L'étude sur le Feedback Locomoteur Augmenté est publiée dans JNER

Image of the FeetBack study setup and spatiotemporal gait parameters

Notre étude comportementale sur la perception locomotrice a été publiée dans le Journal of Neurorehabilitation and Engineering. Dans cette étude, dirigée par le Dr Atena Jouybari du Laboratoire de neurosciences cognitives de l'EPFL, nous avons fourni à des participants en bonne santé un retour d'information sur leur mouvement en transférant la sensation de leurs pas sur leur propre dos par le biais d'une veste tactile. Notre étude démontre que les participants perçoivent cette information comme correspondant à leur mouvement en cours et pourrait ouvrir une nouvelle voie dans l'utilisation de ce type de technologie pour les populations de patients ayant des difficultés locomotrices.




Sensory reafferents are crucial to correct our posture and movements, both reflexively and in a cognitively driven manner. They are also integral to developing and maintaining a sense of agency for our actions. In cases of compromised reafferents, such as for persons with amputated or congenitally missing limbs, or diseases of the peripheral and central nervous systems, augmented sensory feedback therefore has the potential for a strong, neurorehabilitative impact. We here developed an untethered vibrotactile garment that provides walking-related sensory feedback remapped non-invasively to the wearer’s back. Using the so-called FeetBack system, we investigated if healthy individuals perceive synchronous remapped feedback as corresponding to their own movement (motor awareness) and how temporal delays in tactile locomotor feedback affect both motor awareness and walking characteristics (adaptation).



We designed the system to remap somatosensory information from the foot-soles of healthy participants (N = 29), using vibrotactile apparent movement, to two linear arrays of vibrators mounted ipsilaterally on the back. This mimics the translation of the centre-of-mass over each foot during stance-phase. The intervention included trials with real-time or delayed feedback, resulting in a total of 120 trials and approximately 750 step-cycles, i.e. 1500 steps, per participant. Based on previous work, experimental delays ranged from 0ms to 1500ms to include up to a full step-cycle (baseline stride-time: µ = 1144 ± 9ms, range 986-1379ms). After each trial participants were asked to report their motor awareness.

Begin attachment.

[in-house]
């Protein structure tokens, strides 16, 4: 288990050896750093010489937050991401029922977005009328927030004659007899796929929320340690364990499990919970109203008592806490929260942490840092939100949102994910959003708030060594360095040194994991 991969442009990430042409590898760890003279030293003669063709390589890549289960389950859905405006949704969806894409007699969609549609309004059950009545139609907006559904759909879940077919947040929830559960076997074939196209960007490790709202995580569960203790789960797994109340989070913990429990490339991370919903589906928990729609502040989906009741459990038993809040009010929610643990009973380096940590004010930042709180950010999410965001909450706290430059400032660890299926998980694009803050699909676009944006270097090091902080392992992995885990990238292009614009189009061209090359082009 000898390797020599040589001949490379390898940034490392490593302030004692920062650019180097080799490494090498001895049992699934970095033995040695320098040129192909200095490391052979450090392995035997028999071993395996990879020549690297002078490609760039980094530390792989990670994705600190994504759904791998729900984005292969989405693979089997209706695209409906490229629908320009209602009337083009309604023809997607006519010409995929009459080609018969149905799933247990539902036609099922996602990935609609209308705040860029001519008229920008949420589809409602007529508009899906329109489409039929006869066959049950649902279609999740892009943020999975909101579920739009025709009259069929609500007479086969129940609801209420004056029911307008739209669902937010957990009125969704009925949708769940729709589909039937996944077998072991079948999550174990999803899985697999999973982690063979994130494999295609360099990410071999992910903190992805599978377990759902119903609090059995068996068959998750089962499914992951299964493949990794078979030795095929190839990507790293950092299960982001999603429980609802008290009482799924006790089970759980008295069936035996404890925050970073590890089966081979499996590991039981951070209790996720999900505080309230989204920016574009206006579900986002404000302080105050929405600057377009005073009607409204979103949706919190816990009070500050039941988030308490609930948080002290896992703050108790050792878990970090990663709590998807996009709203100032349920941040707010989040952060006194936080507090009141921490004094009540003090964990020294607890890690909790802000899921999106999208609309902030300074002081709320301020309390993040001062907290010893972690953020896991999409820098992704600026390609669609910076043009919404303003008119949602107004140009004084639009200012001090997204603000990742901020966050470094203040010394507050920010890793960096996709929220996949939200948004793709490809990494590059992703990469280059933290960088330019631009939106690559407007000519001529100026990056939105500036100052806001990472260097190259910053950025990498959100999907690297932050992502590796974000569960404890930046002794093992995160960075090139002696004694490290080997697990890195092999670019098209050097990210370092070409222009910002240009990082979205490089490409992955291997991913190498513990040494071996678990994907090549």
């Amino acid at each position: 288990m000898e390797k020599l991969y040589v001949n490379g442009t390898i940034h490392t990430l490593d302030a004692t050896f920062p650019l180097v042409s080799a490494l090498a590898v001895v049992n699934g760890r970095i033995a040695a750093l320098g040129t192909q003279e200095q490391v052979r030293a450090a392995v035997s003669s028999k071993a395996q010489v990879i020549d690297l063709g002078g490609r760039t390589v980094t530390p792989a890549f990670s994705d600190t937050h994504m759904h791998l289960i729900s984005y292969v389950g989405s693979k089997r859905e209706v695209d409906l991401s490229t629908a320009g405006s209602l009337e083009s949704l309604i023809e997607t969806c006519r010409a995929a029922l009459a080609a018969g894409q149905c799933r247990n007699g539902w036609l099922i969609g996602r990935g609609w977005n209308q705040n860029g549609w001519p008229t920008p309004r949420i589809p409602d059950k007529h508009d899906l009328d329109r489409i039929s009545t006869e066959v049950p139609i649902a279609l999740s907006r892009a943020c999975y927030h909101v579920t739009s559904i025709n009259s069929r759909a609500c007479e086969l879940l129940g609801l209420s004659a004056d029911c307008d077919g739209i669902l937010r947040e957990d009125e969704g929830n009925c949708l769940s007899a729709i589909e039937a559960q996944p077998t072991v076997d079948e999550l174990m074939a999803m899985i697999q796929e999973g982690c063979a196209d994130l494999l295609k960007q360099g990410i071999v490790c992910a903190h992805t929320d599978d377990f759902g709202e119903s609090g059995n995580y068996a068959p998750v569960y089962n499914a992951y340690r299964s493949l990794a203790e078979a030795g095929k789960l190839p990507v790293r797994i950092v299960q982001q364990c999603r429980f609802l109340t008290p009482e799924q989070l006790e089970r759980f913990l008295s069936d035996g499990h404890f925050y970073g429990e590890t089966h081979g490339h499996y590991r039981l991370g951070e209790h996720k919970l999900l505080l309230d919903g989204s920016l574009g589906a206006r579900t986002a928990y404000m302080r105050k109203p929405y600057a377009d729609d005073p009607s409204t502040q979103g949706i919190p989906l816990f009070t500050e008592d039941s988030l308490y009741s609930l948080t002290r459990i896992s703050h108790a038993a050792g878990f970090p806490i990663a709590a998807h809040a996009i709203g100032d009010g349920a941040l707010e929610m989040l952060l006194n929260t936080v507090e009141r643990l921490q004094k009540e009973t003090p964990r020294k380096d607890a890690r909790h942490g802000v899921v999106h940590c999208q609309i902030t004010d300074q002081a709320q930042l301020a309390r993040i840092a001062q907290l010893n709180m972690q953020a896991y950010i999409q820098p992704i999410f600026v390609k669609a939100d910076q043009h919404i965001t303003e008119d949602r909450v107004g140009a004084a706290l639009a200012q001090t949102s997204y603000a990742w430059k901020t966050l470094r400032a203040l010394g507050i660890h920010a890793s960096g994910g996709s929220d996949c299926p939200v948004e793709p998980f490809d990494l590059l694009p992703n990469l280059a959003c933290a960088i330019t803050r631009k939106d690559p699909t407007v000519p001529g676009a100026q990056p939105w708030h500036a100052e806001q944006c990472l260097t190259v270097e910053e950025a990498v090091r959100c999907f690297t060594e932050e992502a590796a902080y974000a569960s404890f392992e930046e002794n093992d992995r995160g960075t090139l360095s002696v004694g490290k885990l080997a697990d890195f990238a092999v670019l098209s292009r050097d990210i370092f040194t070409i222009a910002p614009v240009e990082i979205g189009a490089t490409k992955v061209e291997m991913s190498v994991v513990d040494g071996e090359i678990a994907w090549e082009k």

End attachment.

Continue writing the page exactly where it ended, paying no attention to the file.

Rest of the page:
Participants reported high correspondence between their movement and the remapped feedback for real-time trials (85 ± 3%, µ ± σ), and lowest correspondence for trials with left-right reversed feedback (22 ± 6% at 600ms delay). Participants further reported high correspondence of trials delayed by a full gait-cycle (78 ± 4% at 1200ms delay), such that the modulation of motor awareness is best expressed as a sinusoidal relationship reflecting the phase-shifts between actual and remapped tactile feedback (cos model: 38% reduction of residual sum of squares (RSS) compared to linear fit, p < 0.001). The temporal delay systematically but only moderately modulated participant stride-time in a sinusoidal fashion (3% reduction of RSS compared a linear fit, p < 0.01).



We here demonstrate that lateralized, remapped haptic feedback modulates motor awareness in a systematic, gait-cycle dependent manner. Based on this approach, the FeetBack system was used to provide augmented sensory information pertinent to the user’s on-going movement such that they reported high motor awareness for (re)synchronized feedback of their movements. While motor adaptation was limited in the current cohort of healthy participants, the next step will be to evaluate if individuals with a compromised peripheral nervous system, as well as those with conditions of the central nervous system such as Parkinson’s Disease, may benefit from the FeetBack system, both for maintaining a sense of agency over their movements as well as for systematic gait-adaptation in response to the remapped, self-paced, rhythmic feedback.

Le publication est disponible ici. 

Dernière mise à jour : 30/04/2024